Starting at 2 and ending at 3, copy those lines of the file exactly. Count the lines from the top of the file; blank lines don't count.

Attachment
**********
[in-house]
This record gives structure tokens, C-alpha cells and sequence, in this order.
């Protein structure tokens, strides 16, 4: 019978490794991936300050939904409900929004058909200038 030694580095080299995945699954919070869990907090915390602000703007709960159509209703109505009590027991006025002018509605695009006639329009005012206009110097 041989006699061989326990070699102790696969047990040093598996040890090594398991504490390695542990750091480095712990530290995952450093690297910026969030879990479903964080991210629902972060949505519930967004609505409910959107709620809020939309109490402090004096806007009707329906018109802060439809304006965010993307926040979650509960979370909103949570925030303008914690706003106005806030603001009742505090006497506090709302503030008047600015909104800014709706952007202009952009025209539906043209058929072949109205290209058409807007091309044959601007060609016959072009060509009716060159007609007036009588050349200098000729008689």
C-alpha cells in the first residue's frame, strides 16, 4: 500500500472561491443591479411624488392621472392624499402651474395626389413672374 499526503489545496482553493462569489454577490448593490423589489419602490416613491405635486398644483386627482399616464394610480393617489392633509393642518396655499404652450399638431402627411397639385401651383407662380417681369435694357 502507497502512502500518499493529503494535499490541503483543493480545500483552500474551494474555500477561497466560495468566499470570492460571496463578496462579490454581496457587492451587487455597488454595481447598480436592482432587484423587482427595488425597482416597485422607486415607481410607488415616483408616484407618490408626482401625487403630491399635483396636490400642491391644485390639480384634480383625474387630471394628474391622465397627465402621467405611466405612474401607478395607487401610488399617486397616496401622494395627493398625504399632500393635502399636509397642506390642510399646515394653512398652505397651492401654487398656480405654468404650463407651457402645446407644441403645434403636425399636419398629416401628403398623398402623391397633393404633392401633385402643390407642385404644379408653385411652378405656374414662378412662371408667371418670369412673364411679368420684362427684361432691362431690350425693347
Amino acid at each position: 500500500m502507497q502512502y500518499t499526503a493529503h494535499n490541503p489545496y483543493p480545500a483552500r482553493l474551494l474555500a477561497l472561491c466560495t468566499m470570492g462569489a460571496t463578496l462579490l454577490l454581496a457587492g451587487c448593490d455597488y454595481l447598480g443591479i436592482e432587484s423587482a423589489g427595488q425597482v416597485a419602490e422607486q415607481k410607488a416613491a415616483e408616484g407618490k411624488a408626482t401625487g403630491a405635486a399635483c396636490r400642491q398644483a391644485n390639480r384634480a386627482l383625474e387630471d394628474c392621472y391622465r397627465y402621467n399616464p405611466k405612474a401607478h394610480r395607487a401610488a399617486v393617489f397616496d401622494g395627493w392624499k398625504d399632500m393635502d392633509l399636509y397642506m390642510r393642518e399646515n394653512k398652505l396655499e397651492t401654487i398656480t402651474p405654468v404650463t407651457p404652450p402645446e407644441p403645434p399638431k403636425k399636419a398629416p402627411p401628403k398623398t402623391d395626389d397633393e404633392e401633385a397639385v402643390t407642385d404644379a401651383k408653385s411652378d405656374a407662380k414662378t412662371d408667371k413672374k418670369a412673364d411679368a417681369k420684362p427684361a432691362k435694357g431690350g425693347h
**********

This record gives structure tokens, C-alpha cells and sequence, in this order.
């Protein structure tokens, strides 16, 4: 019978490794991936300050939904409900929004058909200038 030694580095080299995945699954919070869990907090915390602000703007709960159509209703109505009590027991006025002018509605695009006639329009005012206009110097 041989006699061989326990070699102790696969047990040093598996040890090594398991504490390695542990750091480095712990530290995952450093690297910026969030879990479903964080991210629902972060949505519930967004609505409910959107709620809020939309109490402090004096806007009707329906018109802060439809304006965010993307926040979650509960979370909103949570925030303008914690706003106005806030603001009742505090006497506090709302503030008047600015909104800014709706952007202009952009025209539906043209058929072949109205290209058409807007091309044959601007060609016959072009060509009716060159007609007036009588050349200098000729008689």